5 Times ‘Gilmore Girls’ Was Poignantly Pro-Life


Beloved mother-daughter dramedy “Gilmore Girls” came to Netflix streaming last fall, so chances are you’ve had time to make it through the series again by now. (If not, you should probably rewatch just to research for the upcoming revival.) 

The show passes muster through a feminist lens—“Gilmore Girls” portrays women as strong, interesting and complex, with dynamic relationships and fascinating inner lives. So it would be assumed that the show’s ideology is pro-choice because feminism and a pro-abortion stance go hand-in-hand, right?

As touted here on Planned Parenthood’s Tumblr, Rory’s dorm in season five has a “Stop the war on choice” poster proudly displayed on the wall. Of course, the word “abortion” is never used on the show. People can’t face the word “abortion” because it’s too honest–that’s exactly what euphemisms like “choice” are for. One of liberalism’s dirtiest and most ill-kept secrets is that the word itself has never been embraced by society or media.

Abortion consistently divides the population in polls; it’s depicted as a tragedy in film; and it hasn’t become standard sitcom fare even decades after a certain “Maude” episode horrified viewers in 1972. Feminist darling and comedy pioneer Mindy Kaling won’t touch it, while Scarlett Johansson recently vaguely alluded to “a woman’s right to choose” when she urged voters to show up for midterm elections in fall 2014. The latest “Scandal” episode sprang a shock abortion on audiences juxtaposed with “Silent Night,” a scene mostly remarkable for its incredible distance and coldness. Viewers had no idea beforehand that Olivia Pope was expecting a child. 

So where does “Gilmore Girls” stand on this divisive issue? Despite that bit of subliminal messaging on Rory’s dorm wall, the storylines over the show’s seven seasons belie everything Planned Parenthood promotes.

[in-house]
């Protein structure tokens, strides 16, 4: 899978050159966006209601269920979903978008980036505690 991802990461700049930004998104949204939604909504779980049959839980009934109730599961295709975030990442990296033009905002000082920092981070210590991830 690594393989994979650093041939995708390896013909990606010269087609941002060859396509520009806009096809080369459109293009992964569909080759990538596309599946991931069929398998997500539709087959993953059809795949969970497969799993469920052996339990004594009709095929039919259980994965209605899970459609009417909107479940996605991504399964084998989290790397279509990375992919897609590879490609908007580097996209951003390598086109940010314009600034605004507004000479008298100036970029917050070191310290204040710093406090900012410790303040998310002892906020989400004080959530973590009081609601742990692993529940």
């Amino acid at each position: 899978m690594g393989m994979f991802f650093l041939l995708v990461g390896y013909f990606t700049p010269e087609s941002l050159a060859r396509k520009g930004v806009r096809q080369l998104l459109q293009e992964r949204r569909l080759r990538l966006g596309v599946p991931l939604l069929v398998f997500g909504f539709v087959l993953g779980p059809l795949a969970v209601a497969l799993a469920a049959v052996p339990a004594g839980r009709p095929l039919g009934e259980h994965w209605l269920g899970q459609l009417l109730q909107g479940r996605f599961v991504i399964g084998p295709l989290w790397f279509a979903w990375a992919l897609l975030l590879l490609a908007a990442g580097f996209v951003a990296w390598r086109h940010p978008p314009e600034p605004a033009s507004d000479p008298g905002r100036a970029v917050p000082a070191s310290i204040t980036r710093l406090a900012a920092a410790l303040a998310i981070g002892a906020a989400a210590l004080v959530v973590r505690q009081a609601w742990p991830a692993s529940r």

The show never directly touts an anti-abortion stance; instead, “Gilmore Girls” is subtly pro-life in that it depicts story after story of a woman who chooses life even when it gets in the way of the future she would have decided for herself.

“Gilmore Girls” values human life by showing not a sanitized, Planned Parenthood-esque view of childbearing but something closer to the reality—the process of having a child can be inconvenient, frustrating, scary, difficult and the opposite of carefully planned. But as we can see through the entire series in Lorelai and Rory’s relationship, even the new life that completely derails our own is ultimately and incalculably precious.

Here are five times “Gilmore Girls” reaffirmed that life has value (spoilers galore, obviously).

1. The fact that Rory exists because her mom got pregnant at 16—and kept her

2. When Emily stands up for a young, pregnant Lorelai, and Lorelai counts her pregnancy as a “life” that is part of the equation (Season 3, Episode 13)

Straub Hayden: “Why doesn’t she get rid of it? … It’s an option.”

Emily: “It certainly is not an option. Because I say so.”

3. When Sherry talks about how she kept her baby with Christopher’s encouragement (Season 3, Episode 6)